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Debasis Pradhan

Professor of Marketing, XLRI Xavier School of Management
Debasis Pradhan is currently a Professor of Marketing at XLRI Jamshedpur, India, where he has been working since 2006. A former Associate Dean of Executive Education and Head of Department of Marketing at XLRI, Debasis' academic interests include influencer marketing, endorsement research, consumer wellbeing, impulse buying, anti-consumption/subversion, and sponsorship. His papers have been published in leading international outlets, such as Journal of Business Research, Psychology & Marketing, Journal of Consumer Affairs, Journal of Brand Management, Journal of Consumer Behaviour, Marketing Intelligence & Planning, Journal of Marketing Communications, Asia Pacific Journal of Marketing and Logistics, International Journal of Retail & Distribution Management, among others. He was recently a Co-Editor of a Special Issue of Journal of Consumer Affairs on “Pandemics and Well-being”. He has presented papers and chaired sessions in various international universities across USA, Europe and Asia. He can be reached at [email protected].

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Debbie Felton

Professor of Classics, UMass Amherst
Debbie Felton has a B.A. in English & Latin from UCLA, and an M.A. in Greek and Ph.D. in Classics from The University of North Carolina at Chapel Hill. She has taught at UMass since 1999. The interdisciplinary nature of her research interests has led to her focus on folklore in classical literature, especially anything about the supernatural and monstrous. She has been Editor of the journal Preternature: Critical and Historical Studies on the Preternatural since 2015, and has served as Associate Review Editor for the Journal of the Fantastic in the Arts for many years.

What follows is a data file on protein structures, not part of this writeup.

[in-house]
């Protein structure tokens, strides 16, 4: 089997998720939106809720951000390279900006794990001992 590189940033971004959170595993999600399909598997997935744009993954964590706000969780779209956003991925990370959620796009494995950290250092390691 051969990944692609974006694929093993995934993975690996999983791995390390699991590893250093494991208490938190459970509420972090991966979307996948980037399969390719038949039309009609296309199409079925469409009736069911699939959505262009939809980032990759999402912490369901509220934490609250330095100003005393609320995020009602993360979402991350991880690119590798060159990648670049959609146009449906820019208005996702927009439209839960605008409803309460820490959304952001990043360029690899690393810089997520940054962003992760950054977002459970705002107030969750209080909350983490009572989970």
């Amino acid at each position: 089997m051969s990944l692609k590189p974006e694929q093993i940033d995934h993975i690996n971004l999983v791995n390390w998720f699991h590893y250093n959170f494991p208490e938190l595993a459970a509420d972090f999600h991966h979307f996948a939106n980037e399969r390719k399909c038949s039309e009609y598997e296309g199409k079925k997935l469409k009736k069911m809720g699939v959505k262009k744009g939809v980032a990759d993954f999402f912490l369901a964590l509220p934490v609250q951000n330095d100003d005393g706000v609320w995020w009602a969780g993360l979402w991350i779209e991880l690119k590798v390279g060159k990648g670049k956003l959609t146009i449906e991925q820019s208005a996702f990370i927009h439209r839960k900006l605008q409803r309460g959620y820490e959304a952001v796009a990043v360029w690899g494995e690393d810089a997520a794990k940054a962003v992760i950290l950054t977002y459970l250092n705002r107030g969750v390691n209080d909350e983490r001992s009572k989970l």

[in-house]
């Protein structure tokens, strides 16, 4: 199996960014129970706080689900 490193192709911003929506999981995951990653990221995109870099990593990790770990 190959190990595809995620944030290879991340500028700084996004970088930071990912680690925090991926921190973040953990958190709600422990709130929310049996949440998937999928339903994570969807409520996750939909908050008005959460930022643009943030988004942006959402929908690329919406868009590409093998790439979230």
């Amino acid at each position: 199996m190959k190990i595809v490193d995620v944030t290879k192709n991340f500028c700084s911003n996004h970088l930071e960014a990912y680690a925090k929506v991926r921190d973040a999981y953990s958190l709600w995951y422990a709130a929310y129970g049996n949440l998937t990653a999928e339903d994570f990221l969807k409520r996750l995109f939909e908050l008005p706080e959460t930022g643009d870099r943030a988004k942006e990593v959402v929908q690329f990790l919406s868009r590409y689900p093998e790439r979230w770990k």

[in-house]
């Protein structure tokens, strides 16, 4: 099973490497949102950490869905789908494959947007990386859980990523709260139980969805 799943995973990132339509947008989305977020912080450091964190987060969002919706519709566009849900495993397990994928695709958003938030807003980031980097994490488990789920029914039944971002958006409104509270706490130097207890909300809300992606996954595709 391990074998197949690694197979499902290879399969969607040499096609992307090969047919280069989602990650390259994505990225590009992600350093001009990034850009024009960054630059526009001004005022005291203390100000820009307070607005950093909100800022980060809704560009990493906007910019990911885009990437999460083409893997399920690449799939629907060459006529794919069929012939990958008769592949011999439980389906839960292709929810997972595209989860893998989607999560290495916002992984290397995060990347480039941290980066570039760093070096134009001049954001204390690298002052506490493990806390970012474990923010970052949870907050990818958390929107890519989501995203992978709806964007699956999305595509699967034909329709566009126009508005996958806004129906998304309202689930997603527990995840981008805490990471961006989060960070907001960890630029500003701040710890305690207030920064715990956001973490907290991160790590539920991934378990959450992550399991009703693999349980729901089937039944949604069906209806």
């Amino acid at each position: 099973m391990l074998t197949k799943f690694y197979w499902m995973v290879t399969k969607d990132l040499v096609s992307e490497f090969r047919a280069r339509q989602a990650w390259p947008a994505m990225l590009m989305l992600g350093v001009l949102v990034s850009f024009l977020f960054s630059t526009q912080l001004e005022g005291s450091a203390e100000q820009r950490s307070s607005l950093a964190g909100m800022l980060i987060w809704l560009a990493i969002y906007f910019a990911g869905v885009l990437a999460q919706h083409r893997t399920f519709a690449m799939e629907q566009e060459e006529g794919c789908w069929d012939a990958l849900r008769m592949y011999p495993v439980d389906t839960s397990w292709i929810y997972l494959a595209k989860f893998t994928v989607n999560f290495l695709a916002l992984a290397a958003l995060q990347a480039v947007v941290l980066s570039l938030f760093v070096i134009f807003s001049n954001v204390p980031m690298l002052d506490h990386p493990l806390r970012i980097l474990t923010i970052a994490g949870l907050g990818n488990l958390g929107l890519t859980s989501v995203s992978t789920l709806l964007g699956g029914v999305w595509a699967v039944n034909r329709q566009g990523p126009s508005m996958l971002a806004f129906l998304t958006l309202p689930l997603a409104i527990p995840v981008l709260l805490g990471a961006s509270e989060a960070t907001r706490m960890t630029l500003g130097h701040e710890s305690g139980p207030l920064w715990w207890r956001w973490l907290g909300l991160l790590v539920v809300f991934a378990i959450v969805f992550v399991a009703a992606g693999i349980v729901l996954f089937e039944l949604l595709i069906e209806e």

Professor Felton is currently working on two edited volumes: The Oxford Handbook of Monsters in Classical Myth, which includes forty chapters addressing various classical monsters, their interpretations, and their cultural afterlives, and A Cultural History of Monsters in Antiquity (Bloomsbury), a thematically organized volume with chapters covering monsters from the ancient world with regard to cosmologies, geographies, environments, behaviors, and identities.

Professor Felton enjoys bringing research on classical antiquity into the public sphere. Dozens of interviews about her work have appeared in various media (newspapers, radio, tv, blogs, podcasts) in the U.S. and Europe, including Peopling the Past, Coast to Coast AM, The Monster Professor, Weird Tales, CBS Mornings, Classical Wisdom, New Books Network, and Ancient History Fangirl. Professor Felton has also presented webinars for ETC (Excellence through Classics) and a master class on ancient ghosts for SASA (Save Ancient Studies Alliance).

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Debika Datta

Postdoctoral Scholar in Nanoengineering, University of California, San Diego
I am a postdoctoral researcher in the lab of Professor Jon Pokorski and am serving as MRSEC Trainee Leadership Group Representative (IRG2). My current research focuses on fabricating biosynthetic materials by integrating genetically engineered cells into polymer composites.

Prior to joining the Pokorski lab, I received my Doctoral degree from the Indian Institute of Technology Guwahati, India. During my PhD research I developed biocompatible gelators from short self-assembling peptides for applications in drug delivery and tissue engineering. In my spare time I enjoys photography, traveling, writing and painting.

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Debjani Ganguly

Professor of Literature, Australian Catholic University
Debjani Ganguly specializes in post-1945 English and global anglophone literatures. Her research is
informed by postcolonial and world literary theories, new formalisms, new materialism, media
ecologies, philosophies of technology and digitality, human rights discourse, and environmental
concerns. She is the author of This Thing Called the World: The Contemporary Novel as Global Form (Duke
2016) and Caste, Colonialism and Counter-Modernity (Routledge 2005), and the editor of the two-
volume The Cambridge History of World Literature (2021). Her third monograph, Catastrophic Modes and